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Soldier Stan (1916)

By Andrew Cunningham

Borrowing an idea from the Kitchener Waterloo Cambridge Regional Post Card Club‘s informative newsletter, we are going to feature postcards dating from exactly 100 years ago (we’ll make it 110 years, or some other round number, if there’s a good candidate from an even earlier era).

Given that we’re the Toronto Postcard Club, let’s start with a card with a great local postcard from a relatively rare publisher. The chief interest of this card is its message about a recent First World War enlistee whom the writer regarded as just about as unlikely a warrior as there could ever be.

Postcard published by H. H. Tammen Co. Ltd., Toronto (No. 5141)

Early Morning on the Water Front, TorontoPublished by H. H. Tammen Co. Ltd., Toronto (No. 5141)

On July 18, 1916, a young lady named Florence, resident at 506 Dundas Street in Toronto, posted this card to Miss Lizzie Kinmond of Tiverton, Ont., with the following message:

Dear Lizzie, I know you will feel very sorry to hear my news. Stan our old friend has enlisted. I saw him in Kahki [sic] last night + it was a great shock. Perhaps you knew all about it though. But you can imagine him sailing off in one of these boats. Do you suppose he will take his opera glasses? He may sing The Gold Fish when he gets to the trenches to entertain the Germans on a cold night.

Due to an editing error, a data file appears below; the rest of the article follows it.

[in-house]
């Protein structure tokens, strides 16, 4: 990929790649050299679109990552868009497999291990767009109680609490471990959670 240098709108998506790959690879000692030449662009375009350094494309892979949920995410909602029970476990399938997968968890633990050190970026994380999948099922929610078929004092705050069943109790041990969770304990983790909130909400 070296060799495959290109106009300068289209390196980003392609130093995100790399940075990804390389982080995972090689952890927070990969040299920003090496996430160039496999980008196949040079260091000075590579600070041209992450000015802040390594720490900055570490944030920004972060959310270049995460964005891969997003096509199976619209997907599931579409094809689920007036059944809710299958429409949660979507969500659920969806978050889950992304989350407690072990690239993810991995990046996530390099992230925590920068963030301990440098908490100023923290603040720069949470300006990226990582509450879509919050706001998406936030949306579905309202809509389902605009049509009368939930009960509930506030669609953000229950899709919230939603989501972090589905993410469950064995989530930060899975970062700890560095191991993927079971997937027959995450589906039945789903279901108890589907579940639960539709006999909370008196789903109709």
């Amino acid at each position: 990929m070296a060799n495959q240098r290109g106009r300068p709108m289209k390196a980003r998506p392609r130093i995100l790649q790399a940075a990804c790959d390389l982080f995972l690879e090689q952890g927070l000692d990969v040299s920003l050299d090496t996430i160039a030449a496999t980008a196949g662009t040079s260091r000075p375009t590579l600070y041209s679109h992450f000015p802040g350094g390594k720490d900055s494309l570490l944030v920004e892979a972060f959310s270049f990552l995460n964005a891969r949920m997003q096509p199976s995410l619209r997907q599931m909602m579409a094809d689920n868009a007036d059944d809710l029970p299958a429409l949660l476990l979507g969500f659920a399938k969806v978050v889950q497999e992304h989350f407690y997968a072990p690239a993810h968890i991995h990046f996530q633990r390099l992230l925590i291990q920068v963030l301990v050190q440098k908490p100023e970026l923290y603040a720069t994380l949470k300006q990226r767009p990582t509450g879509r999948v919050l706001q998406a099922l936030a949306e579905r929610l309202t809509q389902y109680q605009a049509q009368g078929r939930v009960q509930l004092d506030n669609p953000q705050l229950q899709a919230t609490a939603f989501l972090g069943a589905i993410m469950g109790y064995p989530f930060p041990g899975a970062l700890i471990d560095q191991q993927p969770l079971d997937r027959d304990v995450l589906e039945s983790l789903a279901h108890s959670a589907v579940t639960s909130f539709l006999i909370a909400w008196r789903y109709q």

“The Gold Fish” may refer to the romantic song of that name by the Russian composer Mily Balakirev (1837-1910); perhaps the unfortunate Stan was known to be partial to it. However that may be, it is certainly interesting that at this stage of the War, when many Canadians had already been killed in action, Stan’s forthcoming departure for the front would be treated with the insouciance exhibited in Florence’s message.

The card, by the rarely encountered publisher H. H. Tammen Co. Ltd., presents an evocative image of steamboats on the Lake Ontario waterfront, preparing for their first customers of the day. The Toronto skyline is reduced to a silhouette, effectively focusing the eye’s attention on the ships.